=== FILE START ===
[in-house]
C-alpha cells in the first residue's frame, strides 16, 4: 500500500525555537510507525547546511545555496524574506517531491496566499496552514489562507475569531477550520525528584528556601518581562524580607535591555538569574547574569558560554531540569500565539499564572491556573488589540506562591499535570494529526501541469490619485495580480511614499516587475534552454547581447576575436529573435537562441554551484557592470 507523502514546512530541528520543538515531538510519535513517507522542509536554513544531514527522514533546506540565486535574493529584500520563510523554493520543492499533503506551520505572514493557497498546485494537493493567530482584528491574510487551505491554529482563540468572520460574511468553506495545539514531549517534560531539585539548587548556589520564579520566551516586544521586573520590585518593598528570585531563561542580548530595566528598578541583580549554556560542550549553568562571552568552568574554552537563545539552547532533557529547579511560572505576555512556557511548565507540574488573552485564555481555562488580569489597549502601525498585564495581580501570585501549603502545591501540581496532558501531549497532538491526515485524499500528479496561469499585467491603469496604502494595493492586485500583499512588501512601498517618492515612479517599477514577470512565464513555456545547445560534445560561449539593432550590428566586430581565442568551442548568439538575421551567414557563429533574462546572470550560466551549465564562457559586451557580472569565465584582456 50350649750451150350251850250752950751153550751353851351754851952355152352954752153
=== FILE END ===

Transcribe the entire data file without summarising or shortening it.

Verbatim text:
[in-house]
C-alpha cells in the first residue's frame, strides 16, 4: 500500500525555537510507525547546511545555496524574506517531491496566499496552514489562507475569531477550520525528584528556601518581562524580607535591555538569574547574569558560554531540569500565539499564572491556573488589540506562591499535570494529526501541469490619485495580480511614499516587475534552454547581447576575436529573435537562441554551484557592470 507523502514546512530541528520543538515531538510519535513517507522542509536554513544531514527522514533546506540565486535574493529584500520563510523554493520543492499533503506551520505572514493557497498546485494537493493567530482584528491574510487551505491554529482563540468572520460574511468553506495545539514531549517534560531539585539548587548556589520564579520566551516586544521586573520590585518593598528570585531563561542580548530595566528598578541583580549554556560542550549553568562571552568552568574554552537563545539552547532533557529547579511560572505576555512556557511548565507540574488573552485564555481555562488580569489597549502601525498585564495581580501570585501549603502545591501540581496532558501531549497532538491526515485524499500528479496561469499585467491603469496604502494595493492586485500583499512588501512601498517618492515612479517599477514577470512565464513555456545547445560534445560561449539593432550590428566586430581565442568551442548568439538575421551567414557563429533574462546572470550560466551549465564562457559586451557580472569565465584582456 50350649750451150350251850250752950751153550751353851351754851952355152352954752153